Collingwood’s long-serving president McGuire told reporters in a rambling press conference on Monday it was “an historic and proud day” for the club after an independent review found racism had resulted in “profound and enduring harm to First Nations and African players.”
In a 50-minute media conference, that football commentators dubbed a “dumpster fire”, McGuire and senior Collingwood executives said the club would address the report’s recommendations but denied it was a “racist club”. The word sorry was not mentioned throughout the entire conference.
At one point McGuire said: “We do a lot of great things here, and this is great”, referring to the report that was commissioned by the club.
“He was on the defensive, saying that this is our moment of pride for the club, instead of saying the word pride, it’s the club’s shame,” Jacobs said during a segment on ‘Studio 10’ on Tuesday, while pointing out McGuire held the press conference at the same time the Western Australia premier gave an update on Perth’s hard lockdown - in an attempt to “bury” the story.
“At no time did he show any understanding of what happened, any genuine effort to rectify what had happened, and this is evident in the fact that Collingwood don’t have any Indigenous players, not one First Nations player in their planning group for 2021.”
At the club’s annual general meeting on Tuesday McGuire admitted he chose the wrong words. “I got it wrong. I said it was a proud day, and it wasn’t,” he said.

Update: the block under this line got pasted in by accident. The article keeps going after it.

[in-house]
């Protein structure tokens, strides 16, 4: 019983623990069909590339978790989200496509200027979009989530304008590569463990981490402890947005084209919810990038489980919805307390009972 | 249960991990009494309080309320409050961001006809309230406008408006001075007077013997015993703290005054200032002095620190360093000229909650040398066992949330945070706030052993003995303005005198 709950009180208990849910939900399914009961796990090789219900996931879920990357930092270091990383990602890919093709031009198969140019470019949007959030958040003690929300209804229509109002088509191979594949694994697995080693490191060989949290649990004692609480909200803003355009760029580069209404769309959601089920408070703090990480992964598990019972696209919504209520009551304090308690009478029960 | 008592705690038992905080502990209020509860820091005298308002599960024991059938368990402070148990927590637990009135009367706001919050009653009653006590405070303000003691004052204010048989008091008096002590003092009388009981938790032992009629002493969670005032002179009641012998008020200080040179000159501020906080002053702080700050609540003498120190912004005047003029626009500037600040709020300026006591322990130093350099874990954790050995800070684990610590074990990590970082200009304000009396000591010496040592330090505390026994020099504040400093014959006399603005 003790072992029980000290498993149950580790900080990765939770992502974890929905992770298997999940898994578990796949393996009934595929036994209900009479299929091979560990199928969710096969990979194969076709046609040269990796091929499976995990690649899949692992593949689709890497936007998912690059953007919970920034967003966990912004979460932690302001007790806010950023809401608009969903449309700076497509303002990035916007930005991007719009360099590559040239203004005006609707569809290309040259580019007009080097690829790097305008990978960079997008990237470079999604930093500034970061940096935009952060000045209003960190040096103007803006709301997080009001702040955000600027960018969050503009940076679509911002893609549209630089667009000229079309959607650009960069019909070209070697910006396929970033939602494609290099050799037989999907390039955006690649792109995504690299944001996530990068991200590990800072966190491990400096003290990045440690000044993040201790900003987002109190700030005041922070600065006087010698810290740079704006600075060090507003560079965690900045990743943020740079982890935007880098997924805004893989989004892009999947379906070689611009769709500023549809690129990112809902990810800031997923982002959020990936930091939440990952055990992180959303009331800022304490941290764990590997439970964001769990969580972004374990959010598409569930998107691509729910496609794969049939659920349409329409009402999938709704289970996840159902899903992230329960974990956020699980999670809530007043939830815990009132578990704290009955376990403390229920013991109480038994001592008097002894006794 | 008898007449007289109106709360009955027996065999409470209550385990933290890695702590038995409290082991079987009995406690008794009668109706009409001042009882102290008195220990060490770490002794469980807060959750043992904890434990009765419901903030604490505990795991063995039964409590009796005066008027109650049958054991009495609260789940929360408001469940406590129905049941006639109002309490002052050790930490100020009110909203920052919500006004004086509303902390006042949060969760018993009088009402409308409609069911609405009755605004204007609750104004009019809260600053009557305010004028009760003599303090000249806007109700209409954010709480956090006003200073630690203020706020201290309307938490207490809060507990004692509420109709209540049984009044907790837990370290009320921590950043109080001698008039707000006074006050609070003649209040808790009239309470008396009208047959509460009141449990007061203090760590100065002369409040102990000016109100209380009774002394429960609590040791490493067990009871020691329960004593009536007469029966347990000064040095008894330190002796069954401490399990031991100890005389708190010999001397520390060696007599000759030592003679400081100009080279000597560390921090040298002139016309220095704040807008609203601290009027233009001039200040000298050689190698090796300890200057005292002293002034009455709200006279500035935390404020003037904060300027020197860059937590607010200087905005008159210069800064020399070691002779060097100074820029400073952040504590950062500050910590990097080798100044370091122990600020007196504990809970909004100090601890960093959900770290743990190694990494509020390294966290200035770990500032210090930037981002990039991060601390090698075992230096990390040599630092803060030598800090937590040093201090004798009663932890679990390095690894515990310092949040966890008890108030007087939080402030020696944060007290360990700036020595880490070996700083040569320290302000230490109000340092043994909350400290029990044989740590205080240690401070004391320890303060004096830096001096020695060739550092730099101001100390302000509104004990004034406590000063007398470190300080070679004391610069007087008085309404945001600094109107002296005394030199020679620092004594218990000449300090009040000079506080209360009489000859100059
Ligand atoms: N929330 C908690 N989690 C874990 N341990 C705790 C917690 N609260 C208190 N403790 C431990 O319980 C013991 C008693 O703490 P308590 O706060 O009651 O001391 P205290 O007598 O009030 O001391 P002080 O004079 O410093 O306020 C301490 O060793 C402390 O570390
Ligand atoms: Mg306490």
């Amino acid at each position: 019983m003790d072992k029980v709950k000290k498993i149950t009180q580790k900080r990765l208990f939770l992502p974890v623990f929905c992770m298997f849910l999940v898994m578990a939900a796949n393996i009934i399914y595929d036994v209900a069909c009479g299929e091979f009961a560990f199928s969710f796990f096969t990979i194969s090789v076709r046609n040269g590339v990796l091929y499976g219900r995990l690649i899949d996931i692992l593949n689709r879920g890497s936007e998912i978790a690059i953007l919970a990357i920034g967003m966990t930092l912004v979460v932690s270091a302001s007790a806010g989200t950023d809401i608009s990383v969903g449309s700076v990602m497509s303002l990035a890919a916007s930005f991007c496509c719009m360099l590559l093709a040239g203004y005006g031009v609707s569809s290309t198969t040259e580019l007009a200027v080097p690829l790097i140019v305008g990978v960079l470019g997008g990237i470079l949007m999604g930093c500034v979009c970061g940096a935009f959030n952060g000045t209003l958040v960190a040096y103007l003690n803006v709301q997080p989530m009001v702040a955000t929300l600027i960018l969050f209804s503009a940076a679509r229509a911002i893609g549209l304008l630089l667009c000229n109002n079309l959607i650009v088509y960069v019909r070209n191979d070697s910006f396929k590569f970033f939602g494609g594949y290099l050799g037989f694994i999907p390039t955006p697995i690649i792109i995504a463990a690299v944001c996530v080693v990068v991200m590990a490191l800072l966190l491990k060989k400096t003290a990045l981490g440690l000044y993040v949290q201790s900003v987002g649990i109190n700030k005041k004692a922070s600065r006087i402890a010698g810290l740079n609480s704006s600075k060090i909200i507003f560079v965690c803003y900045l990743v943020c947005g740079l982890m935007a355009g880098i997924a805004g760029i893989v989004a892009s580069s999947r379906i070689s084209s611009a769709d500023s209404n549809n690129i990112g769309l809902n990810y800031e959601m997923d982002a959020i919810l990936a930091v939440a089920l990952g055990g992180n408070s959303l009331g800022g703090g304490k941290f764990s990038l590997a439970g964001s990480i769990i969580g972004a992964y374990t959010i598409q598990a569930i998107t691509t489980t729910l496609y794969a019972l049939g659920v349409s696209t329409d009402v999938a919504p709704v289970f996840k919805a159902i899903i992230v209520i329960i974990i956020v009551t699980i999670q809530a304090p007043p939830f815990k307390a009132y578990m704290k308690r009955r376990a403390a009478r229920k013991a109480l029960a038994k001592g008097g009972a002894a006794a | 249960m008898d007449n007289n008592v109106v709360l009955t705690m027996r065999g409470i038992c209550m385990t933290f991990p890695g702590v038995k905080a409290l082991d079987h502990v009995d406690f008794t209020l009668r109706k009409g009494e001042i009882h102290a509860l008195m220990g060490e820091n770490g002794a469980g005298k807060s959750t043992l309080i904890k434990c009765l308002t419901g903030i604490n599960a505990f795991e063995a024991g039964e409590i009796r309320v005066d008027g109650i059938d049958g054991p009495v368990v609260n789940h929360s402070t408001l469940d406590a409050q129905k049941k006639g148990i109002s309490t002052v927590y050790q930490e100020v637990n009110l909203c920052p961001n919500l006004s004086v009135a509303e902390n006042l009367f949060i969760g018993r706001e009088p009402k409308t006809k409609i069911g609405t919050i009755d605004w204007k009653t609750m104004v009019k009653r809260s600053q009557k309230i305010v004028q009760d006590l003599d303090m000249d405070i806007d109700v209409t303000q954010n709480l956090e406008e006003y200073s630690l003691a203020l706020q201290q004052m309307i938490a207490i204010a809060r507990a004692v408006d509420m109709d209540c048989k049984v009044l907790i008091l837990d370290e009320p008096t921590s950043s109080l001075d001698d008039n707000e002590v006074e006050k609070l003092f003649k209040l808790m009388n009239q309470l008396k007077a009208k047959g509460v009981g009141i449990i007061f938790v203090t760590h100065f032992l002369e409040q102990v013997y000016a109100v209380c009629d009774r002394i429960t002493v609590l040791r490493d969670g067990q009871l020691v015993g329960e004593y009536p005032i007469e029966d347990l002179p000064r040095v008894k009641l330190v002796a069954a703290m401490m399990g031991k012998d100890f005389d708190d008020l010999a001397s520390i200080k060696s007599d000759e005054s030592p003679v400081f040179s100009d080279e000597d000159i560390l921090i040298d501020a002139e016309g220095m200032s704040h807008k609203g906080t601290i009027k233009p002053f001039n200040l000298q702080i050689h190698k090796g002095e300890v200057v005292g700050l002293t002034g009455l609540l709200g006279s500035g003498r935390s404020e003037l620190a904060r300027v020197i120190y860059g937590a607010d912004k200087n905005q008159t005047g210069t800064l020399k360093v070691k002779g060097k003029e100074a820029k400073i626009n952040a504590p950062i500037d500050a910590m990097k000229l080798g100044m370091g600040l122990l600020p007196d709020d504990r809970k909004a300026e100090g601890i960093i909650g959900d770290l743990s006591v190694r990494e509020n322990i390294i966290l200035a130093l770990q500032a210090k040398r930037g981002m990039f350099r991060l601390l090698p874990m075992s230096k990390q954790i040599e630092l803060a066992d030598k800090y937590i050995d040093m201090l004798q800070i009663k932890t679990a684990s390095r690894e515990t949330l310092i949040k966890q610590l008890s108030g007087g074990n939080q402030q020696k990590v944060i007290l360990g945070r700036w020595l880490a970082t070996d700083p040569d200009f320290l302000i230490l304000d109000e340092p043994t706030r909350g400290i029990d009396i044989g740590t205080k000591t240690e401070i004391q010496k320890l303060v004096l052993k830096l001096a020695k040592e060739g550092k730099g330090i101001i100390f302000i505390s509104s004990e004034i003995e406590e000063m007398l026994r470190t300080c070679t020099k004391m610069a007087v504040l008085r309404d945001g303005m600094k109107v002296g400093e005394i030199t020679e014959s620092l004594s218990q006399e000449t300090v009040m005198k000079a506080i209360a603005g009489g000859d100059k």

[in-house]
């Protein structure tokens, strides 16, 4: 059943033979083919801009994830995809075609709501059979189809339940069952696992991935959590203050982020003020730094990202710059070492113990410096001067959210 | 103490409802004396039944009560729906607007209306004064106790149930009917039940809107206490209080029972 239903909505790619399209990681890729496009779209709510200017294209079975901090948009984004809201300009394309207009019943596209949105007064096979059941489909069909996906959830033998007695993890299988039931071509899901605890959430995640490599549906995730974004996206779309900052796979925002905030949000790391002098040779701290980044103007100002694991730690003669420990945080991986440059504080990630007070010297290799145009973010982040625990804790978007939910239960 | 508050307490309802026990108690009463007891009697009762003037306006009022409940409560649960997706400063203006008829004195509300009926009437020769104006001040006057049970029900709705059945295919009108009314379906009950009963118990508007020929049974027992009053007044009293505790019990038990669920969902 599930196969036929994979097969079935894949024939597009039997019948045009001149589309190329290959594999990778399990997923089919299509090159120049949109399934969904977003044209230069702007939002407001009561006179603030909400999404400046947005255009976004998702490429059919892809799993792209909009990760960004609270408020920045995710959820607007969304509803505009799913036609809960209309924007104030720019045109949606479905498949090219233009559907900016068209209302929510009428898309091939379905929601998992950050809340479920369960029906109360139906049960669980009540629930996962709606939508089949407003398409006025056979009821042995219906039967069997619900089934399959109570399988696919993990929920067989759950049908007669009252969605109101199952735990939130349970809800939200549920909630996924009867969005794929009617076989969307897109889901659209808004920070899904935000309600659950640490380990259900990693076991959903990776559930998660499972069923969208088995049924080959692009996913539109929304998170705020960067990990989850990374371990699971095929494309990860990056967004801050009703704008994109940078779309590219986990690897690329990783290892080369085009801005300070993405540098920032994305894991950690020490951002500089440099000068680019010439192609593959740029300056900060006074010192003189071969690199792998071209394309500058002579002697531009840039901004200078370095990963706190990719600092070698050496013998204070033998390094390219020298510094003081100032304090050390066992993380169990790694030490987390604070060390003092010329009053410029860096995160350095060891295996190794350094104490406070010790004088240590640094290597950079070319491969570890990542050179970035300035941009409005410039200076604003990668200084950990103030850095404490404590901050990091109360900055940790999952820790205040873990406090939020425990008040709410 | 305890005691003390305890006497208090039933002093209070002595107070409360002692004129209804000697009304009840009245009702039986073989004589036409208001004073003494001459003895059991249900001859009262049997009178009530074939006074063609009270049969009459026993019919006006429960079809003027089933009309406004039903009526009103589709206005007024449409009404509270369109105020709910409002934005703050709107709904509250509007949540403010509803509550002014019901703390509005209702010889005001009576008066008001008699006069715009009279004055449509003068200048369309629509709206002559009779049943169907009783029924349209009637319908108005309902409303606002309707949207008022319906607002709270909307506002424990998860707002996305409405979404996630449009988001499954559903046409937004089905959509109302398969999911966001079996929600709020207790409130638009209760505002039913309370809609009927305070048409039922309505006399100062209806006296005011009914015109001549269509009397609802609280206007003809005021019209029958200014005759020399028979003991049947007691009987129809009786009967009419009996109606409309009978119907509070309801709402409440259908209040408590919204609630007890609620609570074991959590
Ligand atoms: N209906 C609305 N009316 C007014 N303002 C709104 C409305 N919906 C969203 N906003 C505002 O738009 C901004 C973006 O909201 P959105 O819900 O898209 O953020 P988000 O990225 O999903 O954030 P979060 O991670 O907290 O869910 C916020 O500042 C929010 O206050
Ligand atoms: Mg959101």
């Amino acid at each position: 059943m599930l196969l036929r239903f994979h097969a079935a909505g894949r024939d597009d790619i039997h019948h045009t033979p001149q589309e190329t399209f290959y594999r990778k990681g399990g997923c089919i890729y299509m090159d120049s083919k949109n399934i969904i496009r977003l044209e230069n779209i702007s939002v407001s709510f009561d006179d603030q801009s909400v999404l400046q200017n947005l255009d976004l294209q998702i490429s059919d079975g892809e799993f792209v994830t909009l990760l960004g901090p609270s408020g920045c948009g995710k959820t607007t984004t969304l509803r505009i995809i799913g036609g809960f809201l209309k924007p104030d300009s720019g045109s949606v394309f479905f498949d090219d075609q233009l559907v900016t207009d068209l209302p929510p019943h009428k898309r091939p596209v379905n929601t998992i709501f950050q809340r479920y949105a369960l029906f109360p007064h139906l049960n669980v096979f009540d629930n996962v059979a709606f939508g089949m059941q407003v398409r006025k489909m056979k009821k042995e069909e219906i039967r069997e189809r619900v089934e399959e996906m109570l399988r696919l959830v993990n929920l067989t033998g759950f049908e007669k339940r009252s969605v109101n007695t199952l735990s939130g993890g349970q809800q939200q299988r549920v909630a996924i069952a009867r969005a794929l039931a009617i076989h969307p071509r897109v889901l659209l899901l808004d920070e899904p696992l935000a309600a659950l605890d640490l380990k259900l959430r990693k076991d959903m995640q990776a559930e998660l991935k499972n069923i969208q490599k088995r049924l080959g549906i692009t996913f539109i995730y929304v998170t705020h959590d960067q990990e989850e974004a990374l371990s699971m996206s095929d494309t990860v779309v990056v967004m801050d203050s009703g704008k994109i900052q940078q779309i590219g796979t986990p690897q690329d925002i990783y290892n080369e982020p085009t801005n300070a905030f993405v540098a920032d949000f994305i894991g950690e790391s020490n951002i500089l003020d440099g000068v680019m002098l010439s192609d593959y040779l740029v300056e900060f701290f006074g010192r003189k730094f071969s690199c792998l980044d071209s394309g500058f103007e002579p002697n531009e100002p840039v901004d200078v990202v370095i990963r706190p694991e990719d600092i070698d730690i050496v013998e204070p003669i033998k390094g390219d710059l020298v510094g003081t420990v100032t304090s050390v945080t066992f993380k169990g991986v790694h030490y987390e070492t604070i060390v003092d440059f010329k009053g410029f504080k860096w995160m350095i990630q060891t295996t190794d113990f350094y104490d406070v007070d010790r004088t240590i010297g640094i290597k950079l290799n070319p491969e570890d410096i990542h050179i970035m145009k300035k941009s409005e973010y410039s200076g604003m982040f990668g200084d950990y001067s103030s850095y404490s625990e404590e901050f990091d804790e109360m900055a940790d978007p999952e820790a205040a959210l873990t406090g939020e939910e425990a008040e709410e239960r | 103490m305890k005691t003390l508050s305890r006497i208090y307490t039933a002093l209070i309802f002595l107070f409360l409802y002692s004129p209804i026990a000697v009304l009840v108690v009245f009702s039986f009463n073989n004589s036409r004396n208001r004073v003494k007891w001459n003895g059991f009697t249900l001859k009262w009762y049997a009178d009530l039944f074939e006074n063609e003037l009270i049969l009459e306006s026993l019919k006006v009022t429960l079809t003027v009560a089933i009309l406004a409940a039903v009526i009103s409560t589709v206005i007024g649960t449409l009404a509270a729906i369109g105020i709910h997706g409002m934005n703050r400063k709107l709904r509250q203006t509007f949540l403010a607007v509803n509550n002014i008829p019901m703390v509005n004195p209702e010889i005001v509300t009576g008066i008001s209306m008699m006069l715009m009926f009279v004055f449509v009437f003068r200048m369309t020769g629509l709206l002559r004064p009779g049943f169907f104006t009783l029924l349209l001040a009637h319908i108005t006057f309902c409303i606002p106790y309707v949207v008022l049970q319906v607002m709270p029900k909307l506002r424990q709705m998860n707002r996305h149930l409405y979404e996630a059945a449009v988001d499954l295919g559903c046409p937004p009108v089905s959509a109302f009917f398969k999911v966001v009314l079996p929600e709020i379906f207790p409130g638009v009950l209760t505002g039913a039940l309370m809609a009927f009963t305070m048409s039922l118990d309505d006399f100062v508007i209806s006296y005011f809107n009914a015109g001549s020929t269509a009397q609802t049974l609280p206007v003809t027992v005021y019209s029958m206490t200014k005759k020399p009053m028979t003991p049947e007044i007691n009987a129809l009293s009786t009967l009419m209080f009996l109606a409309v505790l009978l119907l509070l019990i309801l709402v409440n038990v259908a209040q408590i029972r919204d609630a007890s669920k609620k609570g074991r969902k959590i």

Like many media commentators, Jacobs went on to say that McGuire’s time as president is up.
“They missed the mark and Eddie’s time has come,” she said. “He needs to stand down now.”
The ’Do Better Report’ found the club guilty of “distinct” and “egregious systemic racism” and said there was “a gap between what the club stands for and what it does”, while its processes for dealing with internal reports of racism were inadequate.
Former Collingwood Magpies player Heritier Lumumba, who initiated the report, labelled the AFL club’s response to the findings as “cowardice” and “delusional”.
Brazil-born Lumumba, who said he endured a “culture of racist jokes” while playing at Collingwood from 2005-14, said the response showed the club did not accept the findings of the report.
“What I saw was a clear case of cowardice,” Lumumba told ABC radio on Tuesday.
“It was a clear case of a football club that is delusional.
“They keep pointing to courage and they’re the ones who are leading the charge (against racism). No, they are absolutely not the ones leading the charge.”
Former Collingwood player Tony Armstrong, an Indigenous Australian footballer who played six games for Collingwood in 2014-15, also criticised the team’s response.
“It was disappointing that (the media conference) didn’t open with an apology,” Armstrong told The Age newspaper.
“Very disappointing ... Also, they never said they were racist. It would have been great (had they done so).”
AFL Chief Executive Gillon McLachlan said on Monday the league would review the report’s findings before taking action.
Other media commentators took to social to reacted to the McGuire and Collingwood press conference:
With additional files from Reuters.